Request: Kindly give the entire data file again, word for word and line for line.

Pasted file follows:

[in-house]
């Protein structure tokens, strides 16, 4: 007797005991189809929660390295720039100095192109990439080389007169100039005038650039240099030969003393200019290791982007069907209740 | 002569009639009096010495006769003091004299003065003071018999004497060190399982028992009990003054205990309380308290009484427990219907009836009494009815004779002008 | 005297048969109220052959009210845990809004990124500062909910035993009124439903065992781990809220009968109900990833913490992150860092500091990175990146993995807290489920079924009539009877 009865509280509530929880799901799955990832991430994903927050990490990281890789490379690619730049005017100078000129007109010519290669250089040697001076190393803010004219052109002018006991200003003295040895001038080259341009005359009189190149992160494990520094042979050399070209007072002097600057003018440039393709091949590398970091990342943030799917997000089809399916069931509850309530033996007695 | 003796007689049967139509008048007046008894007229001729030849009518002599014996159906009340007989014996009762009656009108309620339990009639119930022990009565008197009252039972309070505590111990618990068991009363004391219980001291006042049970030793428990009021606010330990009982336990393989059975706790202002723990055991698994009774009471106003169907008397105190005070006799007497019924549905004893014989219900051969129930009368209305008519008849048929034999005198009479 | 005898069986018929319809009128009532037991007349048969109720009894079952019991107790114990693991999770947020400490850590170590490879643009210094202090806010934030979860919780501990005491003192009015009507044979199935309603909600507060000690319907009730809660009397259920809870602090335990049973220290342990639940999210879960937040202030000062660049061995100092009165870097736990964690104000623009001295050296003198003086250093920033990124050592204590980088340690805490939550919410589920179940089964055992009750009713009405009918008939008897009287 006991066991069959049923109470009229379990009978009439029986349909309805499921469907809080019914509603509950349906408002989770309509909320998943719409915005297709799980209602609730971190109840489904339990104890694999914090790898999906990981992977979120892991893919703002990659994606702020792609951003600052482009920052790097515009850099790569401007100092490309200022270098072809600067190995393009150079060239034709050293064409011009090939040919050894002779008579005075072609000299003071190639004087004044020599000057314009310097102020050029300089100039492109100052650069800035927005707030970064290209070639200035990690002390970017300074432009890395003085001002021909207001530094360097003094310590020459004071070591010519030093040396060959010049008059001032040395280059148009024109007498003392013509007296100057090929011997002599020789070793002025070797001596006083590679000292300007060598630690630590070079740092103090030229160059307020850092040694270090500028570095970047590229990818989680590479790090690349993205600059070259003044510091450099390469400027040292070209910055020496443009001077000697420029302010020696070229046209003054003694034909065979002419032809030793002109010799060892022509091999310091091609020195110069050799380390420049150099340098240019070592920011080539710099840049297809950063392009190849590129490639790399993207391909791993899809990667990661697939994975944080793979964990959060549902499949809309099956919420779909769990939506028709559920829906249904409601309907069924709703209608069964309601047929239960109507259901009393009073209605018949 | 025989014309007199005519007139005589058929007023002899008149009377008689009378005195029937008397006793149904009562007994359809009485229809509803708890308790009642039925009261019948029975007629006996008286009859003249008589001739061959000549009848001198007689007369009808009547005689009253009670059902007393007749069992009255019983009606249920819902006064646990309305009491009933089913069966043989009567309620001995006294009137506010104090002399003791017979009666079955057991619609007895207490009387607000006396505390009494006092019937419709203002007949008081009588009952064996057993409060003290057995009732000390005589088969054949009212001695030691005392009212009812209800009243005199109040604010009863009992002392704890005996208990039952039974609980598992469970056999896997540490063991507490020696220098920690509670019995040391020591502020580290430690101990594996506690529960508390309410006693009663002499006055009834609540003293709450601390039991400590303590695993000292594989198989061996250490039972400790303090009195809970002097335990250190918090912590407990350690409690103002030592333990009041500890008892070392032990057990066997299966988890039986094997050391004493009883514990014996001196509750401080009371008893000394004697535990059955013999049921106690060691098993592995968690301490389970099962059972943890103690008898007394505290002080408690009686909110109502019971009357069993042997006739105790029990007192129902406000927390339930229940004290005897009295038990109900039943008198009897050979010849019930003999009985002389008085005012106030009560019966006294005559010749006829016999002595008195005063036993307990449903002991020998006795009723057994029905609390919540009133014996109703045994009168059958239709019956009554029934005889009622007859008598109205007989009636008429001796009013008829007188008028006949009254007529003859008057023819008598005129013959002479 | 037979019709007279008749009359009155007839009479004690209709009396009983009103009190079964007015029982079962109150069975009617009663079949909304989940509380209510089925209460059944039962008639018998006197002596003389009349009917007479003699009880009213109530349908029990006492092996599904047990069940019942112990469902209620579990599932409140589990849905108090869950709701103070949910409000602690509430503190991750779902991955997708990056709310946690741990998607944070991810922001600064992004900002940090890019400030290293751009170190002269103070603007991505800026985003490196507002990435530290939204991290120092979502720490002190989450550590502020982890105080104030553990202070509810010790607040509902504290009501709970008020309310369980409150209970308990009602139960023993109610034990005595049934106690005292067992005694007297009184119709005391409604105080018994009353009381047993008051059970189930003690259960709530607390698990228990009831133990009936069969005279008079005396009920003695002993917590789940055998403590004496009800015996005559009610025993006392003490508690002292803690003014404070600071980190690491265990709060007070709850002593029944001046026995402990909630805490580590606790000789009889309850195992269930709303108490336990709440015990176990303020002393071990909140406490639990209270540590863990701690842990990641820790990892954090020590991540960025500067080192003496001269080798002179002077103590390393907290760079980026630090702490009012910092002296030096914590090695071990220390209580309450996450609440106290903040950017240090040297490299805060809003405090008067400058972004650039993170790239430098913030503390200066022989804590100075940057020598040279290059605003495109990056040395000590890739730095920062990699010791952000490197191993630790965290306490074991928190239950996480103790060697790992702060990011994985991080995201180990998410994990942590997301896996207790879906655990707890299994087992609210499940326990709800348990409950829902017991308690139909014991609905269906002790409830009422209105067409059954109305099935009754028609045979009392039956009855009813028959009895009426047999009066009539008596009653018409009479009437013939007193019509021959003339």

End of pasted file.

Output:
[in-house]
């Protein structure tokens, strides 16, 4: 007797005991189809929660390295720039100095192109990439080389007169100039005038650039240099030969003393200019290791982007069907209740 | 002569009639009096010495006769003091004299003065003071018999004497060190399982028992009990003054205990309380308290009484427990219907009836009494009815004779002008 | 005297048969109220052959009210845990809004990124500062909910035993009124439903065992781990809220009968109900990833913490992150860092500091990175990146993995807290489920079924009539009877 009865509280509530929880799901799955990832991430994903927050990490990281890789490379690619730049005017100078000129007109010519290669250089040697001076190393803010004219052109002018006991200003003295040895001038080259341009005359009189190149992160494990520094042979050399070209007072002097600057003018440039393709091949590398970091990342943030799917997000089809399916069931509850309530033996007695 | 003796007689049967139509008048007046008894007229001729030849009518002599014996159906009340007989014996009762009656009108309620339990009639119930022990009565008197009252039972309070505590111990618990068991009363004391219980001291006042049970030793428990009021606010330990009982336990393989059975706790202002723990055991698994009774009471106003169907008397105190005070006799007497019924549905004893014989219900051969129930009368209305008519008849048929034999005198009479 | 005898069986018929319809009128009532037991007349048969109720009894079952019991107790114990693991999770947020400490850590170590490879643009210094202090806010934030979860919780501990005491003192009015009507044979199935309603909600507060000690319907009730809660009397259920809870602090335990049973220290342990639940999210879960937040202030000062660049061995100092009165870097736990964690104000623009001295050296003198003086250093920033990124050592204590980088340690805490939550919410589920179940089964055992009750009713009405009918008939008897009287 006991066991069959049923109470009229379990009978009439029986349909309805499921469907809080019914509603509950349906408002989770309509909320998943719409915005297709799980209602609730971190109840489904339990104890694999914090790898999906990981992977979120892991893919703002990659994606702020792609951003600052482009920052790097515009850099790569401007100092490309200022270098072809600067190995393009150079060239034709050293064409011009090939040919050894002779008579005075072609000299003071190639004087004044020599000057314009310097102020050029300089100039492109100052650069800035927005707030970064290209070639200035990690002390970017300074432009890395003085001002021909207001530094360097003094310590020459004071070591010519030093040396060959010049008059001032040395280059148009024109007498003392013509007296100057090929011997002599020789070793002025070797001596006083590679000292300007060598630690630590070079740092103090030229160059307020850092040694270090500028570095970047590229990818989680590479790090690349993205600059070259003044510091450099390469400027040292070209910055020496443009001077000697420029302010020696070229046209003054003694034909065979002419032809030793002109010799060892022509091999310091091609020195110069050799380390420049150099340098240019070592920011080539710099840049297809950063392009190849590129490639790399993207391909791993899809990667990661697939994975944080793979964990959060549902499949809309099956919420779909769990939506028709559920829906249904409601309907069924709703209608069964309601047929239960109507259901009393009073209605018949 | 025989014309007199005519007139005589058929007023002899008149009377008689009378005195029937008397006793149904009562007994359809009485229809509803708890308790009642039925009261019948029975007629006996008286009859003249008589001739061959000549009848001198007689007369009808009547005689009253009670059902007393007749069992009255019983009606249920819902006064646990309305009491009933089913069966043989009567309620001995006294009137506010104090002399003791017979009666079955057991619609007895207490009387607000006396505390009494006092019937419709203002007949008081009588009952064996057993409060003290057995009732000390005589088969054949009212001695030691005392009212009812209800009243005199109040604010009863009992002392704890005996208990039952039974609980598992469970056999896997540490063991507490020696220098920690509670019995040391020591502020580290430690101990594996506690529960508390309410006693009663002499006055009834609540003293709450601390039991400590303590695993000292594989198989061996250490039972400790303090009195809970002097335990250190918090912590407990350690409690103002030592333990009041500890008892070392032990057990066997299966988890039986094997050391004493009883514990014996001196509750401080009371008893000394004697535990059955013999049921106690060691098993592995968690301490389970099962059972943890103690008898007394505290002080408690009686909110109502019971009357069993042997006739105790029990007192129902406000927390339930229940004290005897009295038990109900039943008198009897050979010849019930003999009985002389008085005012106030009560019966006294005559010749006829016999002595008195005063036993307990449903002991020998006795009723057994029905609390919540009133014996109703045994009168059958239709019956009554029934005889009622007859008598109205007989009636008429001796009013008829007188008028006949009254007529003859008057023819008598005129013959002479 | 037979019709007279008749009359009155007839009479004690209709009396009983009103009190079964007015029982079962109150069975009617009663079949909304989940509380209510089925209460059944039962008639018998006197002596003389009349009917007479003699009880009213109530349908029990006492092996599904047990069940019942112990469902209620579990599932409140589990849905108090869950709701103070949910409000602690509430503190991750779902991955997708990056709310946690741990998607944070991810922001600064992004900002940090890019400030290293751009170190002269103070603007991505800026985003490196507002990435530290939204991290120092979502720490002190989450550590502020982890105080104030553990202070509810010790607040509902504290009501709970008020309310369980409150209970308990009602139960023993109610034990005595049934106690005292067992005694007297009184119709005391409604105080018994009353009381047993008051059970189930003690259960709530607390698990228990009831133990009936069969005279008079005396009920003695002993917590789940055998403590004496009800015996005559009610025993006392003490508690002292803690003014404070600071980190690491265990709060007070709850002593029944001046026995402990909630805490580590606790000789009889309850195992269930709303108490336990709440015990176990303020002393071990909140406490639990209270540590863990701690842990990641820790990892954090020590991540960025500067080192003496001269080798002179002077103590390393907290760079980026630090702490009012910092002296030096914590090695071990220390209580309450996450609440106290903040950017240090040297490299805060809003405090008067400058972004650039993170790239430098913030503390200066022989804590100075940057020598040279290059605003495109990056040395000590890739730095920062990699010791952000490197191993630790965290306490074991928190239950996480103790060697790992702060990011994985991080995201180990998410994990942590997301896996207790879906655990707890299994087992609210499940326990709800348990409950829902017991308690139909014991609905269906002790409830009422209105067409059954109305099935009754028609045979009392039956009855009813028959009895009426047999009066009539008596009653018409009479009437013939007193019509021959003339």